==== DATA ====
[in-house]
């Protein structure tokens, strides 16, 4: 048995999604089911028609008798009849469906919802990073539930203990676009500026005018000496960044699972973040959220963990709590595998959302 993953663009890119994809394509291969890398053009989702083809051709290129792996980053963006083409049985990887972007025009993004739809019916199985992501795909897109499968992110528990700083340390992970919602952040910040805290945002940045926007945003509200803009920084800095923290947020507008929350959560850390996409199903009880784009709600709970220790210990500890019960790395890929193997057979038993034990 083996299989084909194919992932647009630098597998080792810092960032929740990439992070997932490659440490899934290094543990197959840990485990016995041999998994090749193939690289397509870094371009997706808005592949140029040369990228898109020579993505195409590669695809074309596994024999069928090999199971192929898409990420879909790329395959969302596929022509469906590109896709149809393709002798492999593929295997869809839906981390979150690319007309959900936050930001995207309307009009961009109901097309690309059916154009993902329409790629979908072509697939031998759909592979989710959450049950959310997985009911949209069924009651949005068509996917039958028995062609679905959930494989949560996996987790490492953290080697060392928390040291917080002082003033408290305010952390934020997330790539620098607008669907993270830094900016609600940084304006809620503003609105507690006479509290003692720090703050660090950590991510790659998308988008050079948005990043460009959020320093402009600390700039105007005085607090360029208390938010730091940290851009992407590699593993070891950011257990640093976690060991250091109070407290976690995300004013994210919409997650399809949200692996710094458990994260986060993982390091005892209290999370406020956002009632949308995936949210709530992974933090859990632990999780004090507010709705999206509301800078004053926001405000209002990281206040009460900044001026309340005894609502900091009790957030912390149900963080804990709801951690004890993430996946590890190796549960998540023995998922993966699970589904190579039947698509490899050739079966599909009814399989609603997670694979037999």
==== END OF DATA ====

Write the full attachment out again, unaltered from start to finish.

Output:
[in-house]
């Protein structure tokens, strides 16, 4: 048995999604089911028609008798009849469906919802990073539930203990676009500026005018000496960044699972973040959220963990709590595998959302 993953663009890119994809394509291969890398053009989702083809051709290129792996980053963006083409049985990887972007025009993004739809019916199985992501795909897109499968992110528990700083340390992970919602952040910040805290945002940045926007945003509200803009920084800095923290947020507008929350959560850390996409199903009880784009709600709970220790210990500890019960790395890929193997057979038993034990 083996299989084909194919992932647009630098597998080792810092960032929740990439992070997932490659440490899934290094543990197959840990485990016995041999998994090749193939690289397509870094371009997706808005592949140029040369990228898109020579993505195409590669695809074309596994024999069928090999199971192929898409990420879909790329395959969302596929022509469906590109896709149809393709002798492999593929295997869809839906981390979150690319007309959900936050930001995207309307009009961009109901097309690309059916154009993902329409790629979908072509697939031998759909592979989710959450049950959310997985009911949209069924009651949005068509996917039958028995062609679905959930494989949560996996987790490492953290080697060392928390040291917080002082003033408290305010952390934020997330790539620098607008669907993270830094900016609600940084304006809620503003609105507690006479509290003692720090703050660090950590991510790659998308988008050079948005990043460009959020320093402009600390700039105007005085607090360029208390938010730091940290851009992407590699593993070891950011257990640093976690060991250091109070407290976690995300004013994210919409997650399809949200692996710094458990994260986060993982390091005892209290999370406020956002009632949308995936949210709530992974933090859990632990999780004090507010709705999206509301800078004053926001405000209002990281206040009460900044001026309340005894609502900091009790957030912390149900963080804990709801951690004890993430996946590890190796549960998540023995998922993966699970589904190579039947698509490899050739079966599909009814399989609603997670694979037999």